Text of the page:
Join us for the New England Kelp Harvest Week celebration April 20th through April 30th!
Connecticut Sea Grant has been collaborating with the state’s aquaculture industry to develop sugar kelp farming and a market for the product. This week kelp famers are partnering with restaurants across Connecticut to provide tasty dishes with locally grown kelp. Support the local kelp industry by visiting one of the restaurants participating and spread the word to your friends and family. You can also learn how to incorporate kelp into your meals at one of the cooking classes offered by New England Kelp Harvest. Don’t miss out on this amazing opportunity.
Anoushka Concepcion, one of our Extension educators with Connecticut Sea Grant, and Holly Turner-Moore, from the Bridgeport Aquaculture High School, introduce students to Kelp Farming during their presentation in the NOAA Live! Webinar Series.
Connecticut Sea Grant will lead a three-year, multi-state initiative to create the economic and business framework needed to spur the fledgling domestic kelp industry into the mainstream.
Supported by a $766,650 federal grant announced today, the project will involve nine East and West Coast states where nascent seaweed aquaculture businesses are being impeded from further growth by the absence of comprehensive financial and management information resources. The economic analysis and business plans created by this project would be intended for use by different types of kelp farms as well as investors and lenders.
“There has been a real need for the information to be produced by this project to support the development of the kelp industry in Connecticut and the United States,” said project leader Robert Pomeroy, UConn professor emeritus, extension specialist and marine resource economist at Connecticut Sea Grant.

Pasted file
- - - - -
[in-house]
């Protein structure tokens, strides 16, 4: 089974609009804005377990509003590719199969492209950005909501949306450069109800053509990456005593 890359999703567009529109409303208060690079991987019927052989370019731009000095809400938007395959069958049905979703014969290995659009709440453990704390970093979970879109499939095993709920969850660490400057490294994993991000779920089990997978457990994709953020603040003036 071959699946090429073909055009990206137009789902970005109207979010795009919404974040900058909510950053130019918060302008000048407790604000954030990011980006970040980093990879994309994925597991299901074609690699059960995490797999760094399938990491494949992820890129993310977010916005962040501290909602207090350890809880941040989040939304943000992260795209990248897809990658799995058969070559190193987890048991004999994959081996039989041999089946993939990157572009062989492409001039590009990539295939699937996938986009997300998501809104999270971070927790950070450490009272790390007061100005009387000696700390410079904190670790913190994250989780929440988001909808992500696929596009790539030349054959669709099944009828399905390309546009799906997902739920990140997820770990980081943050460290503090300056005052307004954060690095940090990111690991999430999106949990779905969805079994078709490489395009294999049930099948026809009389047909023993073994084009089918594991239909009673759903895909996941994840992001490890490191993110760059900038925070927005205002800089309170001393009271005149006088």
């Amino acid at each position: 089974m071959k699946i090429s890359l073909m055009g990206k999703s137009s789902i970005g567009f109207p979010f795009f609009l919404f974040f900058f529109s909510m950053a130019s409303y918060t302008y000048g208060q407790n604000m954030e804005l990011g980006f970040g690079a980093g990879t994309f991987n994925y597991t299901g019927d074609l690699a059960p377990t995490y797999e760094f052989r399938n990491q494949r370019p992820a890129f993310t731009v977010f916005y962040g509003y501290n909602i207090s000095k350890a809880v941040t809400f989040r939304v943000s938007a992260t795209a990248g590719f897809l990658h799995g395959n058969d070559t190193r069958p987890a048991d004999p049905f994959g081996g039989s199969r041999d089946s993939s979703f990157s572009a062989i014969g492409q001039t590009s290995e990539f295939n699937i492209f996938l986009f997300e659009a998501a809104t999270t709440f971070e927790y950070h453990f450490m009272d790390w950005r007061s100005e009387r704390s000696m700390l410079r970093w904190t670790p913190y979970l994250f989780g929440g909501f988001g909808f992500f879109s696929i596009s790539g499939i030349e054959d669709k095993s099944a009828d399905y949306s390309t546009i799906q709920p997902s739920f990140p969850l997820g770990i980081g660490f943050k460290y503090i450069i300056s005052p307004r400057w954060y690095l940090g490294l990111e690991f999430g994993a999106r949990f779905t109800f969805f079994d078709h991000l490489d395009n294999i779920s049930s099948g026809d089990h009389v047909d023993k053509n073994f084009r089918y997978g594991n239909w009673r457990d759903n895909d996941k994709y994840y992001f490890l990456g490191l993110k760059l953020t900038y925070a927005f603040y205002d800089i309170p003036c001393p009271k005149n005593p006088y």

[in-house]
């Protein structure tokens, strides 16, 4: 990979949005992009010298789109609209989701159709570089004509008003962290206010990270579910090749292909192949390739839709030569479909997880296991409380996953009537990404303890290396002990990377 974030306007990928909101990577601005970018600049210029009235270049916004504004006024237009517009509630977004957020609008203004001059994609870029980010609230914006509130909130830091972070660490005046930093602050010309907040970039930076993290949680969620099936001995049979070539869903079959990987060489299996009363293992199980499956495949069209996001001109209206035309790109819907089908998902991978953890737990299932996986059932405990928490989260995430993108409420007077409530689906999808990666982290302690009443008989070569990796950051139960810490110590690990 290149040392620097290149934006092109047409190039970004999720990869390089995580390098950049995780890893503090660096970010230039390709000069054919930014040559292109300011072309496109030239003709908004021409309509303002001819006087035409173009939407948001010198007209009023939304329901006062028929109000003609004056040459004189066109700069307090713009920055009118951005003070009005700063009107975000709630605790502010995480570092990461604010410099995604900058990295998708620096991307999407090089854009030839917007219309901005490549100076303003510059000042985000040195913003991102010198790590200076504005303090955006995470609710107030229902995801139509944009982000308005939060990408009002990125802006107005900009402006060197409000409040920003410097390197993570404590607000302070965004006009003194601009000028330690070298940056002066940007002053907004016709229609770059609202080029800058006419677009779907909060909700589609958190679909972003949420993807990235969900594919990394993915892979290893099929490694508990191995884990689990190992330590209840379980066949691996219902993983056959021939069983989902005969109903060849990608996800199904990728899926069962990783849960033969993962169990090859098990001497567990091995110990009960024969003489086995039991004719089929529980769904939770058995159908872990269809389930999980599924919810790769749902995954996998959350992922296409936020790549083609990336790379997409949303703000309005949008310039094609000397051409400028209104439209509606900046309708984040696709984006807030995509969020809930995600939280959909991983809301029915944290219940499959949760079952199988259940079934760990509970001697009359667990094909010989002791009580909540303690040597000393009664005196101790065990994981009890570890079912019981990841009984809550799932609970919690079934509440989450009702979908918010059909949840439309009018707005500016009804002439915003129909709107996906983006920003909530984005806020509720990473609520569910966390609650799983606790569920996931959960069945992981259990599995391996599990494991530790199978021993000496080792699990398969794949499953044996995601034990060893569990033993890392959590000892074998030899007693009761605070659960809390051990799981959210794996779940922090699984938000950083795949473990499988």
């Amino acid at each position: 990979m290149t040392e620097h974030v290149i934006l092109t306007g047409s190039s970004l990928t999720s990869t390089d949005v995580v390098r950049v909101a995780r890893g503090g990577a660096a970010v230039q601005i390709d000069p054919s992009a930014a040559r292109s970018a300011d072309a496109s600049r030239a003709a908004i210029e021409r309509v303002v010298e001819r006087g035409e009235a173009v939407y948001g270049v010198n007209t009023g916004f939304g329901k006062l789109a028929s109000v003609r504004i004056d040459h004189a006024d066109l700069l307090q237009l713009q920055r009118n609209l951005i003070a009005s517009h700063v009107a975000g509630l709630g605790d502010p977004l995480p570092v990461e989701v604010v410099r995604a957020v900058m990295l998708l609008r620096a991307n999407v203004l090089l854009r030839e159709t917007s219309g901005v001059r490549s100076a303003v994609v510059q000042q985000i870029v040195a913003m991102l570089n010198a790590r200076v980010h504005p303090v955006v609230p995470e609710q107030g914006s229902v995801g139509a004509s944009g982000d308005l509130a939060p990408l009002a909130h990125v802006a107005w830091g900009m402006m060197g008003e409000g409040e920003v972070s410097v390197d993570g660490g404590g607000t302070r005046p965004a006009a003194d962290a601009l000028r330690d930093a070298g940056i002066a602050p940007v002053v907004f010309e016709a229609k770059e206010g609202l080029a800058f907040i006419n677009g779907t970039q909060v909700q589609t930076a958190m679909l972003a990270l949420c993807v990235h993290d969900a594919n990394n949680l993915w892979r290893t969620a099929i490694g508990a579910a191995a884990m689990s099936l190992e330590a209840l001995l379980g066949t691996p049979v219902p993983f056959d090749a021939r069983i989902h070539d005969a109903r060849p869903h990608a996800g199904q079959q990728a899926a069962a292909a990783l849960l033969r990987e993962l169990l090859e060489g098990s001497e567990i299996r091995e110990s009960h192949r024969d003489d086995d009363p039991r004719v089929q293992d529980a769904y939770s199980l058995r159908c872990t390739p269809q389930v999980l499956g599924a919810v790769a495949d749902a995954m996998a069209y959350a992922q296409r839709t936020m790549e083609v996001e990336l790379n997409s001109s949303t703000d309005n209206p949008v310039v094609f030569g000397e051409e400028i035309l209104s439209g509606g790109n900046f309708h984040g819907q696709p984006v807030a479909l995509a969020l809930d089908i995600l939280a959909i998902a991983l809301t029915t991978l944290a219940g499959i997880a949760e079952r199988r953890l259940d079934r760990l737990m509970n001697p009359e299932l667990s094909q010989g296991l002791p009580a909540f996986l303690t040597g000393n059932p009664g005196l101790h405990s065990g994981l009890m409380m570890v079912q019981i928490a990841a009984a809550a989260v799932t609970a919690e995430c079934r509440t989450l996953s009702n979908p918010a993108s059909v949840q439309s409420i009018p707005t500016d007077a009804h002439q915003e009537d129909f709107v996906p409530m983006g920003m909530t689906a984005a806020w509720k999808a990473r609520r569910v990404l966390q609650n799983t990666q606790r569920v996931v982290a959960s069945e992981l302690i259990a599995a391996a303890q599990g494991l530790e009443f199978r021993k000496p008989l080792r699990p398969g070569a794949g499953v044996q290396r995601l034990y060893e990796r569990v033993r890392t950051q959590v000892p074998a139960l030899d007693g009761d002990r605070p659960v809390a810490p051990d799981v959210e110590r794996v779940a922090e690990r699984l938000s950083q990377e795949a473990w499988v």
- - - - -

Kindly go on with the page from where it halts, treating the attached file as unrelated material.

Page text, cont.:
He will work with experts and colleagues in Sea Grant and university extension programs in New Hampshire, Maine, Rhode Island, Alaska, Washington, California, New York and Massachusetts to develop education and outreach programs needed for seaweed farmers, investors and lenders to make informed decisions. The grant funds will pay mainly for staff time required to research and analyze information on existing farms and markets as well as varying regulatory and environmental conditions in different states.
“The anticipated outcomes of this project include more access to capital, more informed business decisions by farmers, investors and lenders, increased employment, greater success of business and environmental improvements,” Pomeroy said.
Working as co-investigator on the project will be Tammy Warner, assistant professor of management at Keene State College in New Hampshire. She will lead the business planning aspects.